FL@33 work to date

Much more than just an updated online portfolio, design studio FL@33’s new website is a complete archive of the work Tomi Vollauschek and Agathe Jacquillat have been doing since they founded the practice in 2001

Much more than just an updated online portfolio, design studio FL@33’s new website is a complete archive of the work Tomi Vollauschek and Agathe Jacquillat have been doing since they founded the practice in 2001…

According to Vollauschek the new flat33.com contains over 200 new, previously unreleased and “classic” FL@33 projects, details of which have been updated with a search function and extra background information. The site balances random image displays with tightly focussed search options to find particular projects.

But the studio has been meticulous in its gathering up of all FL@33 mentions in the press and details of exhibitions and lectures it has been involved with. CR has been following the duo’s progress since 2001, for example, and users can even see the issue they first appeared which covered their Royal College of Art graduate show (below).

To delve into FL@33’s portfolio, users can search by type of project or by sector. The ‘Illustration’ page is shown above; roll over an image and the site offers more detail on the project. Individual project pages look like this:

The new responsive site is also optimised to be displayed across different browser sizes, tablets, smartphones, and other mobile devices.

All in all it’s one of the strongest studio sites we’ve seen for a while, and evidence that when you care about the work you do this much, it pays to show it off well. As well as highlighting new work, they’ve also managed to put everything they’ve done into a wider context, too, so the story of the studio is told right from the start. See flat33.com.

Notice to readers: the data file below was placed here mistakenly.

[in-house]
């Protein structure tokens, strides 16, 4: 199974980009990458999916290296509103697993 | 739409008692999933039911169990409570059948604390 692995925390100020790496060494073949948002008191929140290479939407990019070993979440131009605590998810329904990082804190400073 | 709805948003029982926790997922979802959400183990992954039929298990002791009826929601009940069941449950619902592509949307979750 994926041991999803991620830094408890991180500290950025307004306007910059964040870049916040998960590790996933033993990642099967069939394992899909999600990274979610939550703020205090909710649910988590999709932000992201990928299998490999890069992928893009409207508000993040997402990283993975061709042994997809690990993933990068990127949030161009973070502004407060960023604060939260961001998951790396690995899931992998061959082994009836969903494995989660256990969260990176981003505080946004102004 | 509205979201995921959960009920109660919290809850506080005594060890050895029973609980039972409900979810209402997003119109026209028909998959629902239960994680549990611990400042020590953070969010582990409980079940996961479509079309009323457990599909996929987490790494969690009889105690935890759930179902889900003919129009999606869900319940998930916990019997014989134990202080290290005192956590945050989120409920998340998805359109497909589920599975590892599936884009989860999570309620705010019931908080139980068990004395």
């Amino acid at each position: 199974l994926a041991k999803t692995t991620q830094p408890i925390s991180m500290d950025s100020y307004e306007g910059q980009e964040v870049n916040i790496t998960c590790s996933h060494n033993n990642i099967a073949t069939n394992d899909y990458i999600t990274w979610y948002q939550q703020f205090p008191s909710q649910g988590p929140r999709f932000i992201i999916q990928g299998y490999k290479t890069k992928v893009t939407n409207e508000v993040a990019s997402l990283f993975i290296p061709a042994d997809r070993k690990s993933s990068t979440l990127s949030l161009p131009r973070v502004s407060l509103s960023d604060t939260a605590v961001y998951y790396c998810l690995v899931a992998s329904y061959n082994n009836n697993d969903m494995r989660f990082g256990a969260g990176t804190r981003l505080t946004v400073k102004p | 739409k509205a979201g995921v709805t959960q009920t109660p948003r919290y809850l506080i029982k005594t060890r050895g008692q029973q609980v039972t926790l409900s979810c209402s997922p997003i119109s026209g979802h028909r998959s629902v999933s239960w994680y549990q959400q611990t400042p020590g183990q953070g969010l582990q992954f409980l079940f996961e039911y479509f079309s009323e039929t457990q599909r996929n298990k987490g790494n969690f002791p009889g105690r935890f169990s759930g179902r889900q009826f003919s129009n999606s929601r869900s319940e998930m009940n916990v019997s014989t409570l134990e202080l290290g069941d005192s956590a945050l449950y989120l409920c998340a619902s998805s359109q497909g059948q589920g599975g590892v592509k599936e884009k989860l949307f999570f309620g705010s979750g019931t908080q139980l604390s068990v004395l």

flat33.com is designed by FL@33 and programmed by Huck und Fresow.


CR in Print
The January issue of Creative Review is all about the Money – well, almost. What do you earn? Is everyone else getting more? Do you charge enough for your work? How much would it cost to set up on your own? Is there a better way of getting paid? These and many more questions are addressed in January’s CR.

But if money’s not your thing, there’s plenty more in the issue: interviews with photographer Alexander James, designer Mirko Borsche and Professor Neville Brody. Plus, Rick Poynor on Anarchy magazine, the influence of the atomic age on comic books, Paul Belford’s art direction column, Daniel Benneworth-Gray’s This Designer’s Life column and Gordon Comstock on the collected memos, letters and assorted writings of legendary adman David Ogilvy.

Please note, CR now has a limited presence on the newsstand at WH Smith high street stores (although it can still be found in WH Smith travel branches at train stations and airports). If you cannot find a copy of CR in your town, your WH Smith store or a local independent newsagent can order it for you. You can search for your nearest stockist here. Alternatively, call us on 020 7970 4878, or buy a copy direct from us. Based outside the UK? Simply call +44(0)207 970 4878 to find your nearest stockist. Better yet, subscribe to CR for a year here and save yourself almost 30% on the printed magazine.

CR for the iPad
Read in-depth features and analysis plus exclusive iPad-only content in the Creative Review iPad App. Longer, more in-depth features than we run on the blog, portfolios of great, full-screen images and hi-res video. If the blog is about news, comment and debate, the iPad is about inspiration, viewing and reading. As well as providing exclusive, iPad-only content, the app will also update with new content throughout each month.

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